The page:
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My guess is that it would either be a Marriott or a Starwood (likely Westin or Sheraton). Downtown desperately needs a Starwood property - they are BY FAR where business folks prefer to stay. Their points program is head and shoulders above the rest.

I think a Westin would be really nice.

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From a business side this is a great move. I read the article then read the chron.com comments. The posters on the papers board are crazy. The message boards after every article, from the Dynamo to a new park to a crime in FT. Bend County, there are dozens of the most pessimistic individuals that make up stats and treat them as facts I have seen on any message board. The people have not a single thing positive to say about Houston no matter what the situation is. I saw red had a post correcting one of the individuals who responded to this article.

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I've noticed that, too. Considering the absurdity of a number of the comments following many articles, I'm pretty sure these are the type of people who watch the local news to see what Wayne Dolcefino digs up next.

Everything is a conspiracy. Everything is the end of the world. Etc.

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Wayne needs a new job imo. The last few "investigative" reports he has done have turned up to be flops!

I miss Marvin!!!!

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Wayne needs a new job imo. The last few "investigative" reports he has done have turned up to be flops!

not sure if jerry eversole would agree.

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I am hoping for a Westin Hotel. 1100 rooms with 80 condos on top. If they think they can market condos in the new Westin being built straddling I-10 in the middle of a busy hospital complex, then I'd certainly think a downtown property with park views could sell too.

The only thing I didn't like about the article was the line about it possibly looking like a mirror image of the Hilton. I'd prefer something different...

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The only thing I didn't like about the article was the line about it possibly looking like a mirror image of the Hilton. I'd prefer something different...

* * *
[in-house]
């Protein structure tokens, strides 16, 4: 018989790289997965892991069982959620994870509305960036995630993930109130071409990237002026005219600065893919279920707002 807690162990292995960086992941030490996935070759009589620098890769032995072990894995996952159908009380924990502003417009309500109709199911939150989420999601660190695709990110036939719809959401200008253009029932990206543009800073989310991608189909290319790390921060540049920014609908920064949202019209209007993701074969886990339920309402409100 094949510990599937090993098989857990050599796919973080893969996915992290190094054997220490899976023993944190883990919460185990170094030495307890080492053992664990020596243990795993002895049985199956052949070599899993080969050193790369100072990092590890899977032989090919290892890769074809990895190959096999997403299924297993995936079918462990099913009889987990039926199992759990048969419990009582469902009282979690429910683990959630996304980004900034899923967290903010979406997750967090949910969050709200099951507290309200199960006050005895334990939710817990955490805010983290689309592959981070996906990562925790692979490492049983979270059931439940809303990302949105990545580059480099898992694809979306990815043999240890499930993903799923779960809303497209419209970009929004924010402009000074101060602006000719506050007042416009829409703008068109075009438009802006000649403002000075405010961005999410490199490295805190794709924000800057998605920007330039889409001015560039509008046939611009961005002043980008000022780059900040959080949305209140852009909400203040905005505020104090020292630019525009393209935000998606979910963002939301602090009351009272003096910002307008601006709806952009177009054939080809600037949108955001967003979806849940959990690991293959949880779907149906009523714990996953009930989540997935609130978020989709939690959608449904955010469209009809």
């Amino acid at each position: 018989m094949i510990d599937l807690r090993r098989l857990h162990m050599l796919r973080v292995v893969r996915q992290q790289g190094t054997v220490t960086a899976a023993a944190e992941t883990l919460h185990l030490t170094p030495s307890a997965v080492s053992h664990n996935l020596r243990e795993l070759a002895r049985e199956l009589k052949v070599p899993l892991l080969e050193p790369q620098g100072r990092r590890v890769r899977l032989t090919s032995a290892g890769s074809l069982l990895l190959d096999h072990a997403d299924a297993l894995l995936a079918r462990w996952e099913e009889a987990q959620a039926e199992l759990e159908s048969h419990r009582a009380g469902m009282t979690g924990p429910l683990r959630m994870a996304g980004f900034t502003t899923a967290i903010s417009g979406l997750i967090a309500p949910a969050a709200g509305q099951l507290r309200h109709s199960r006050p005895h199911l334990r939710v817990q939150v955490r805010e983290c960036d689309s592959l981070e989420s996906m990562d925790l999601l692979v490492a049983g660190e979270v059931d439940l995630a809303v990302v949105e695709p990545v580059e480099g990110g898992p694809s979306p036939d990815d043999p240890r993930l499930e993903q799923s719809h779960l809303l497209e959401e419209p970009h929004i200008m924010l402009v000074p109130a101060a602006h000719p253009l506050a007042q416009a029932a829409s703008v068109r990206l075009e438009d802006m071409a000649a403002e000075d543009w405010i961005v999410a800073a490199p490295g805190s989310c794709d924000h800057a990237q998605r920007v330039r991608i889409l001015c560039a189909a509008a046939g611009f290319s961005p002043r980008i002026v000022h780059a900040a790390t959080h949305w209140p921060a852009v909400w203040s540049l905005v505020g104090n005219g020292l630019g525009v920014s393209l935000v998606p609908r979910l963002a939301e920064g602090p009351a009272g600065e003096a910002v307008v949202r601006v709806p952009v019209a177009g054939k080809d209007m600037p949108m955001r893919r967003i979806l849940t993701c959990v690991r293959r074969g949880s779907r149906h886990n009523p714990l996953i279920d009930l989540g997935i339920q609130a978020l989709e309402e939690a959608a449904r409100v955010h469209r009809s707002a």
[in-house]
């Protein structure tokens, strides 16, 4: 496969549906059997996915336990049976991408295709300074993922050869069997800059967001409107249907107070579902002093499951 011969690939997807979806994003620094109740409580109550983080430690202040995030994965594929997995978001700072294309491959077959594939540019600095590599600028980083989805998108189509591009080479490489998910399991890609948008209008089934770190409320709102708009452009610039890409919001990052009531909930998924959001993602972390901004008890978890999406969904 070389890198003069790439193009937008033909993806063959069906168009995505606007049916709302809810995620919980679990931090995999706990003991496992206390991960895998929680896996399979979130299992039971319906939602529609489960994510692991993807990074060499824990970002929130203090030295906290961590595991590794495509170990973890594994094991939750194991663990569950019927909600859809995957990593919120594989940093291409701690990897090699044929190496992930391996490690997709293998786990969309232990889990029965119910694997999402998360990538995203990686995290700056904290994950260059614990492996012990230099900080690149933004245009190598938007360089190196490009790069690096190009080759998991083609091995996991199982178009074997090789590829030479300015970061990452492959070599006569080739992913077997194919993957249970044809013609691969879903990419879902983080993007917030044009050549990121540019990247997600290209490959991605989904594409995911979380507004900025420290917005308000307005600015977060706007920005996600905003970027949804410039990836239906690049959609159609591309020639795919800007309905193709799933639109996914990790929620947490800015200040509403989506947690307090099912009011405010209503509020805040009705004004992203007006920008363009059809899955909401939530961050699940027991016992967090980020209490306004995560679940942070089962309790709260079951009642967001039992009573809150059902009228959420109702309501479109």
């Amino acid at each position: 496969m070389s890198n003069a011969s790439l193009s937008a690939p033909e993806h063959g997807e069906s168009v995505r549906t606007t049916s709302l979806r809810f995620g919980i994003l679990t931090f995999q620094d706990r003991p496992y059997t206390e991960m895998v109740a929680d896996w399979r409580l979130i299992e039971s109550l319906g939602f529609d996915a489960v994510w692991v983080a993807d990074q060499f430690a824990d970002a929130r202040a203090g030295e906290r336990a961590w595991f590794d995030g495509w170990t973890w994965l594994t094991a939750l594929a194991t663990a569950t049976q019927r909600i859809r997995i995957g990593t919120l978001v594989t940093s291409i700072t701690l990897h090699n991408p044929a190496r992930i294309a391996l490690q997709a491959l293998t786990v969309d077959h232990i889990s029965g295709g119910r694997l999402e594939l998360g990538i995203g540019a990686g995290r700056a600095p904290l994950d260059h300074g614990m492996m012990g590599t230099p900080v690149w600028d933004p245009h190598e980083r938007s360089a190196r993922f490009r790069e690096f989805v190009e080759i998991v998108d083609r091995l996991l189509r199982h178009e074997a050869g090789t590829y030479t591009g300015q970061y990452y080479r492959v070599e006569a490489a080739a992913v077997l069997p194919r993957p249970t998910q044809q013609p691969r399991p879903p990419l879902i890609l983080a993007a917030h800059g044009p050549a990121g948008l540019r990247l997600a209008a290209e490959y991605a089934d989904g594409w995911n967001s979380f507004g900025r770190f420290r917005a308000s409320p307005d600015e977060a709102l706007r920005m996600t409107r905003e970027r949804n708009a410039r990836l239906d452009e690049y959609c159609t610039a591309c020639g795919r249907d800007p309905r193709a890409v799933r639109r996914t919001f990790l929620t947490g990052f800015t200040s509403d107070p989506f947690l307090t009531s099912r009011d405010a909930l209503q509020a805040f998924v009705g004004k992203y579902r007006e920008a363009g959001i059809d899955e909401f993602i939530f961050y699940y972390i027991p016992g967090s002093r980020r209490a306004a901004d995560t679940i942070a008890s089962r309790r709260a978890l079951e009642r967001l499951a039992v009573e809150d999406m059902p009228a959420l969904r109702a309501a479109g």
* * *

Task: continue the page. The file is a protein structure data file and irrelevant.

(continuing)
They were talking about the location. If built, the style will definitely differentiate itself from the existing building; I'd think that they'd have difficulty flagging it if it weren't architecturally differentiated.

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Did anyone read the article a few weeks back in the chron where they were interviewing the head honcho of the convention bureau in Houston? He was saying Houston does well at attracting the smaller sized conventions, because there are enough hotel rooms in downtown for those, and Houston is also fine when it comes to the larger sized conventions, because those conventions bus the attendees in anyways, so it doesn't matter if they are at hotels all over Houston, they are going to be bussed in regardless. Houston has trouble getting those medium sized conventions, which I guess there are more of those than the small and larged sized ones. Houston has trouble getting those medium sized ones because there aren't enough hotel rooms downtown, and unlike the larger ones, they don't bus people in from hotels. So with a new convention center hotel, we can get all sized conventions, or at least they won't be able to use "not enough hotel rooms" as an excuse.

We also need to find out what Hines plans to build at the Shamrock site, rumors seem to be either office building or another hotel.

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The overflows can always stay at the Holiday Inn/Days Inn/Heaven on Earth Inn, right? ;)

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This is great news... hopefully whenever they decide to build it, they will hire a quality architect. Right now, in contrast to the western side of downtown which is pretty much an exhibit hall of great late 20th century architecture, most of what has been built on the eastern side is rather prosaic.

The Hilton Americas looks nice enough from the freeway, but is a bland wall to the pedestrian in the park. Finger's condo tower is a fair imitation of a New York high rise and Minute Maid Park mimics well the ballparks of old, but neither really goes beyond Disney/Epcot level. No one's pulse was ever quickened by the George R. Brown. The Toyota Center is tasteful but underwhelming. The 3&4 Houston Center/Park Shops/Four Seasons complex is one of the ugliest excrescences of 70's-80's anti-urbanism to be found anywhere, and the taller skyscrapers are a mixed bag.

Maybe the city will recognize the need for a landmark here and hire somebody like Cesar Pelli. Then again, I could be dreaming.

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Well, according to today's Chronicle article, they have to sell the Hilton to free up some funds.

What startled me is, while I knew the city had a hand in the Hilton, I thought they simply gave them some tax breaks. Does this mean COH shared in some of the profits?